The Institutional Revolutionary Party, or PRI, candidate for mayor of Apaxtla de Castrejon, a town in the southern Mexican state of Guerrero, reappeared two days after reportedly being abducted by gunmen, the state Attorney General's Office said.
Marcelo Avila Velazquez's relatives did not file a kidnapping complaint after the candidate was pulled from his home Monday by three armed men, although the PRI's State Administrative Committee said he had been taken away against his will and demanded an investigation.
The state AG's office, for its part, said Avila reappeared Wednesday but did not say the time or place and also did not indicate whether his disappearance had been ruled a kidnapping or if any ransom had been paid.
It merely said that Avila "is fine generally speaking," although he had suffered some "bumps and bruises" and a "nervous crisis" and had been taken outside the state for a more thorough medical exam.
The PRI said in a statement Tuesday that Avila, candidate for mayor of the town of about 7,000 people in this weekend's general elections, was abducted on Monday afternoon.
At least 15 PRI candidates in the July 1 elections have received threats in the state's conflict zones and there are "candidates who have not campaigned" because of this, the PRI's leader in Guerrero, Cuauhtemoc Salgado, said in a press conference this week in Chilpancingo, the state capital.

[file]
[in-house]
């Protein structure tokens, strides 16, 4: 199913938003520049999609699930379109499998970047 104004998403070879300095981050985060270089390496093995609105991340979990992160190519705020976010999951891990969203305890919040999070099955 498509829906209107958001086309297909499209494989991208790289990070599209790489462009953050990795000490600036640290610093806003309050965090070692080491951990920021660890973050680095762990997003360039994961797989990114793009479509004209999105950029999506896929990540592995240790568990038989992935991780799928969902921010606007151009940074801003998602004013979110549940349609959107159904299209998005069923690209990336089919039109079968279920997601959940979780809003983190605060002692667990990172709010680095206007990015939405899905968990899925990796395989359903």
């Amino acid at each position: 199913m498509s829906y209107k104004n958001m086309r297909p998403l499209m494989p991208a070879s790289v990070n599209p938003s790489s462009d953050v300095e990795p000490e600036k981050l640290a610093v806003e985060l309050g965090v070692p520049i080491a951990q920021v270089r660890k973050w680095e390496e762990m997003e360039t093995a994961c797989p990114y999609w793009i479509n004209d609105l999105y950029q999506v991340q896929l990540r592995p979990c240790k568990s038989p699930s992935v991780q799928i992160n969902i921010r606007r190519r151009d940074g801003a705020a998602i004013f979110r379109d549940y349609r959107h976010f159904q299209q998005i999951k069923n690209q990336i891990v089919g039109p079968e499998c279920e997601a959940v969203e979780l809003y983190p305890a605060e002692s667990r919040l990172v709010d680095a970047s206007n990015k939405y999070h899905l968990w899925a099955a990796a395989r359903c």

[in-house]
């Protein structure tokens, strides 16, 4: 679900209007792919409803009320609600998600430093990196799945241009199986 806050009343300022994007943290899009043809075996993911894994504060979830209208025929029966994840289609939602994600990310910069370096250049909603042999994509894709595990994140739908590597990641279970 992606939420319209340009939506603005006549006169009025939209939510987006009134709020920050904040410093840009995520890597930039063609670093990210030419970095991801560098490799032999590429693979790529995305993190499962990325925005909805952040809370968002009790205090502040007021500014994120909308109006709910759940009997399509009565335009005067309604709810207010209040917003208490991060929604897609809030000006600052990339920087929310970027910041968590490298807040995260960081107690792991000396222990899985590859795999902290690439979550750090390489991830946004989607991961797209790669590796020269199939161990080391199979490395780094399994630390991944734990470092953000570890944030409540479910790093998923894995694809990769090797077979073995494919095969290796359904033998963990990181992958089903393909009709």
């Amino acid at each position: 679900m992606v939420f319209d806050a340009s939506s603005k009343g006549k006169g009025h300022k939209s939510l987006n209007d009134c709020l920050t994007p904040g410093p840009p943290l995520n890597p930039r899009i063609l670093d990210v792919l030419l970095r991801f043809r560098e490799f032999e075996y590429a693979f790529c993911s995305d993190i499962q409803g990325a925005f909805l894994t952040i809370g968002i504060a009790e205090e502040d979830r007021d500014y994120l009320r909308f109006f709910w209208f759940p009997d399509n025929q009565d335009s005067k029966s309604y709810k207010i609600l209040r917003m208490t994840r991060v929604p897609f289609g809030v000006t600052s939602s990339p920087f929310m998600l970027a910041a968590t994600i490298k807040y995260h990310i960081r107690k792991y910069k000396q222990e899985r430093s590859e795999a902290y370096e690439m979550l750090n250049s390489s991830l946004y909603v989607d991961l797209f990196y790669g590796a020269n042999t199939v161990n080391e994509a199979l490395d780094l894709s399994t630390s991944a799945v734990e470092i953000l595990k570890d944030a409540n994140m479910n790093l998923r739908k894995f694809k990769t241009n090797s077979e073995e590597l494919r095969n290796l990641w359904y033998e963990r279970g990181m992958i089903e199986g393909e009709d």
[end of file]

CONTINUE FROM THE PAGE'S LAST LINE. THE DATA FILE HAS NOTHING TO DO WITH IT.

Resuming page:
"They have received messages on their cell phones and in calls," the state party leader said, without revealing if he suspected who was behind the threats.
"We have a critical situation, there is psychosis among the citizenry," Salgado said.
Avila is among the candidates who got threats, according to Salgado, who would not reveal the names of the other 14 for "security" reasons.
The PRI is in the opposition in Guerrero and nationally although it is poised to take back the presidency with Enrique Peña Nieto as its standard-bearer.
Apaxtla is in an area of Guerrero where gunmen working for drug cartels have staged a number of attacks.
The state's northern and Tierra Caliente regions have been especially affected by drug-related violence.
Rafael Ariza, a PRD politician, was abducted last week in the city of Coyuca de Benitez and the kidnappers have demanded the payment of ransom.
Guerrero Gov. Angel Aguirre launched a security operation last year with the support of the federal government to step up security in areas frequented by foreign and domestic tourists, such as the Pacific resort city of Acapulco.
"Operation Safe Guerrero" was launched on Oct. 6 in an effort to reduce the soaring crime rate in the state.
Separately, lawmakers in Veracruz state voted to remove the mayor of the town of Chinameca from office after he was arrested in April along with a group of suspected gunmen linked to the Los Zetas drug cartel, considered Mexico's most violent criminal organization.
The state lawmakers determined there was evidence linking Martin Padua to organized crime and named Lazaro Francisco Luna to replace him.
Padua, a member of the ruling National Action Party, or PAN, was detained by army soldiers on April 17 along with five suspected Zetas members who hours earlier had clashed with state police and army soldiers in the southern part of Veracruz state.
Padua, who is currently being held in a lockup in Mexico City, is under investigation by the federal Attorney General's Office for links to organized crime. EFE